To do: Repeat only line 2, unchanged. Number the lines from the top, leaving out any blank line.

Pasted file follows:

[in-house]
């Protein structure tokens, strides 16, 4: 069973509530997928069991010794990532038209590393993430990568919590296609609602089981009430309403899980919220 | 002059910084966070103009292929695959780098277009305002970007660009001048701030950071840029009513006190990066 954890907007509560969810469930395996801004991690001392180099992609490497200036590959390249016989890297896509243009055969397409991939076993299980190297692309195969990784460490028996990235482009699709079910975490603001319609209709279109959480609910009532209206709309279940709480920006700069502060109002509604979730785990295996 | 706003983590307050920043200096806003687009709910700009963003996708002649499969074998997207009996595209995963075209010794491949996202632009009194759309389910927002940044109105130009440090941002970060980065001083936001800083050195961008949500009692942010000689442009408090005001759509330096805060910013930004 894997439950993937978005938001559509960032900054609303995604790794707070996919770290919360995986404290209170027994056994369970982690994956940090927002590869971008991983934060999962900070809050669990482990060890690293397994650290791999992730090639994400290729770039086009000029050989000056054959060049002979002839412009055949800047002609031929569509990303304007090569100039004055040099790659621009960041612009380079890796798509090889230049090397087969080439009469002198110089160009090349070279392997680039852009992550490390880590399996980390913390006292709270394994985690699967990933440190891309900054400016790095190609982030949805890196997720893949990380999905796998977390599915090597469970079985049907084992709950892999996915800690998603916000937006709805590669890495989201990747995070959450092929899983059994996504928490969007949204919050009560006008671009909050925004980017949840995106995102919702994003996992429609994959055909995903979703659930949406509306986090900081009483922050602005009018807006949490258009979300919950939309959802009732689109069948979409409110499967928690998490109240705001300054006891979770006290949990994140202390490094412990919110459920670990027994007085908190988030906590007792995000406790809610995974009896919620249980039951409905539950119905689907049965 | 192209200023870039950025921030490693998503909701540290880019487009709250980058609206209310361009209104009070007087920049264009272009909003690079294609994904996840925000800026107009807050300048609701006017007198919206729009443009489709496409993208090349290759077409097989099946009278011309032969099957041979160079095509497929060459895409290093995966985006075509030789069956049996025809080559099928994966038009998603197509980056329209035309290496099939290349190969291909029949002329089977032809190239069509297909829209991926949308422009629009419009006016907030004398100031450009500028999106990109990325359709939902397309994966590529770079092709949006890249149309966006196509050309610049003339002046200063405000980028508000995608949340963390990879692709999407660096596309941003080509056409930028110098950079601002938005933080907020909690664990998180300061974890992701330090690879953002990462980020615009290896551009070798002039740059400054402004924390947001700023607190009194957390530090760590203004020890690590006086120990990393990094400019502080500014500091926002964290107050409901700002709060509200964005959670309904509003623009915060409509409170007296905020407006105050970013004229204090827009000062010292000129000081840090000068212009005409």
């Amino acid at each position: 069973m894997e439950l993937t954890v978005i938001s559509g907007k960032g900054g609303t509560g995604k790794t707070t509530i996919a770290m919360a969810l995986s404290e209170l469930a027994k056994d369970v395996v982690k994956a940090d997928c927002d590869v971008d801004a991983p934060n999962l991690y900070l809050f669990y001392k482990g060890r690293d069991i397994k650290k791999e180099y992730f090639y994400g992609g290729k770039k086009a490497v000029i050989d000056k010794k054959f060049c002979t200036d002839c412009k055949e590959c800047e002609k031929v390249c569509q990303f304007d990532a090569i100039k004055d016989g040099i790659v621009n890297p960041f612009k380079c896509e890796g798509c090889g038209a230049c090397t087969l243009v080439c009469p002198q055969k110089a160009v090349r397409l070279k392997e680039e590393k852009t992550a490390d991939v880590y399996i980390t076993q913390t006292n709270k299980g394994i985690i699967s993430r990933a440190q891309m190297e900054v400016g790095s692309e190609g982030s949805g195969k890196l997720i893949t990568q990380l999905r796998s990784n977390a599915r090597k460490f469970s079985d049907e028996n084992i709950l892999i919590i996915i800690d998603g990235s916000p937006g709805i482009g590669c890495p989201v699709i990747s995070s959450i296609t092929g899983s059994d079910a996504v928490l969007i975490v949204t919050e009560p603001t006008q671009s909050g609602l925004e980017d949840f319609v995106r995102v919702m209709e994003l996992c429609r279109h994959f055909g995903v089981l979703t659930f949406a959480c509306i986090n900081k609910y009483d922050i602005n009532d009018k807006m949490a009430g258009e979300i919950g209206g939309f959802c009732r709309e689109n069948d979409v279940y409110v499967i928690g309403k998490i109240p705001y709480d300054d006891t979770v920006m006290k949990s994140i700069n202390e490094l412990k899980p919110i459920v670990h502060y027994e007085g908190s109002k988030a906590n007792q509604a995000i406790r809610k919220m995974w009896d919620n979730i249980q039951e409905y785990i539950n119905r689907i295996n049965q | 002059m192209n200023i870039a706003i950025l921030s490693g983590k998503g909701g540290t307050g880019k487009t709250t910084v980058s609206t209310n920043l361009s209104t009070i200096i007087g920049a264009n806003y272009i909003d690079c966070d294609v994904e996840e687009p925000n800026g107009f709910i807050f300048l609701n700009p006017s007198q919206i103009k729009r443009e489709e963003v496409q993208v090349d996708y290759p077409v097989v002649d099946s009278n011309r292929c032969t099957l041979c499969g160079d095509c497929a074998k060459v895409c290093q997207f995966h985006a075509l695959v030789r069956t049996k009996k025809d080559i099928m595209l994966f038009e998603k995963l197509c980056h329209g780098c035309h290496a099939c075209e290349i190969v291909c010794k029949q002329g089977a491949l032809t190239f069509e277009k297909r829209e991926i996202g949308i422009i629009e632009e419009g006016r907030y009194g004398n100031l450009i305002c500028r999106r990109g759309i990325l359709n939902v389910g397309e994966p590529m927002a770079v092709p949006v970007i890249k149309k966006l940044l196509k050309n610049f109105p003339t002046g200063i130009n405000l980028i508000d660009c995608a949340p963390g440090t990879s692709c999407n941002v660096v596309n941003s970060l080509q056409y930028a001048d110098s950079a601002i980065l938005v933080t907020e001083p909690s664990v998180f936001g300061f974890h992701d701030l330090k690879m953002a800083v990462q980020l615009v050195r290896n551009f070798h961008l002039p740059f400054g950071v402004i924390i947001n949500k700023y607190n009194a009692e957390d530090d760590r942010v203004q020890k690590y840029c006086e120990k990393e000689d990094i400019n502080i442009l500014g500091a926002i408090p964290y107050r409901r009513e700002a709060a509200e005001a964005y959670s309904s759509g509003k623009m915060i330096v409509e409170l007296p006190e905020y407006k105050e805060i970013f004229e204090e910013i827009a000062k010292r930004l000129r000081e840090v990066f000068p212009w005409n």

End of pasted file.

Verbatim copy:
């Protein structure tokens, strides 16, 4: 069973509530997928069991010794990532038209590393993430990568919590296609609602089981009430309403899980919220 | 002059910084966070103009292929695959780098277009305002970007660009001048701030950071840029009513006190990066 954890907007509560969810469930395996801004991690001392180099992609490497200036590959390249016989890297896509243009055969397409991939076993299980190297692309195969990784460490028996990235482009699709079910975490603001319609209709279109959480609910009532209206709309279940709480920006700069502060109002509604979730785990295996 | 706003983590307050920043200096806003687009709910700009963003996708002649499969074998997207009996595209995963075209010794491949996202632009009194759309389910927002940044109105130009440090941002970060980065001083936001800083050195961008949500009692942010000689442009408090005001759509330096805060910013930004 894997439950993937978005938001559509960032900054609303995604790794707070996919770290919360995986404290209170027994056994369970982690994956940090927002590869971008991983934060999962900070809050669990482990060890690293397994650290791999992730090639994400290729770039086009000029050989000056054959060049002979002839412009055949800047002609031929569509990303304007090569100039004055040099790659621009960041612009380079890796798509090889230049090397087969080439009469002198110089160009090349070279392997680039852009992550490390880590399996980390913390006292709270394994985690699967990933440190891309900054400016790095190609982030949805890196997720893949990380999905796998977390599915090597469970079985049907084992709950892999996915800690998603916000937006709805590669890495989201990747995070959450092929899983059994996504928490969007949204919050009560006008671009909050925004980017949840995106995102919702994003996992429609994959055909995903979703659930949406509306986090900081009483922050602005009018807006949490258009979300919950939309959802009732689109069948979409409110499967928690998490109240705001300054006891979770006290949990994140202390490094412990919110459920670990027994007085908190988030906590007792995000406790809610995974009896919620249980039951409905539950119905689907049965 | 192209200023870039950025921030490693998503909701540290880019487009709250980058609206209310361009209104009070007087920049264009272009909003690079294609994904996840925000800026107009807050300048609701006017007198919206729009443009489709496409993208090349290759077409097989099946009278011309032969099957041979160079095509497929060459895409290093995966985006075509030789069956049996025809080559099928994966038009998603197509980056329209035309290496099939290349190969291909029949002329089977032809190239069509297909829209991926949308422009629009419009006016907030004398100031450009500028999106990109990325359709939902397309994966590529770079092709949006890249149309966006196509050309610049003339002046200063405000980028508000995608949340963390990879692709999407660096596309941003080509056409930028110098950079601002938005933080907020909690664990998180300061974890992701330090690879953002990462980020615009290896551009070798002039740059400054402004924390947001700023607190009194957390530090760590203004020890690590006086120990990393990094400019502080500014500091926002964290107050409901700002709060509200964005959670309904509003623009915060409509409170007296905020407006105050970013004229204090827009000062010292000129000081840090000068212009005409």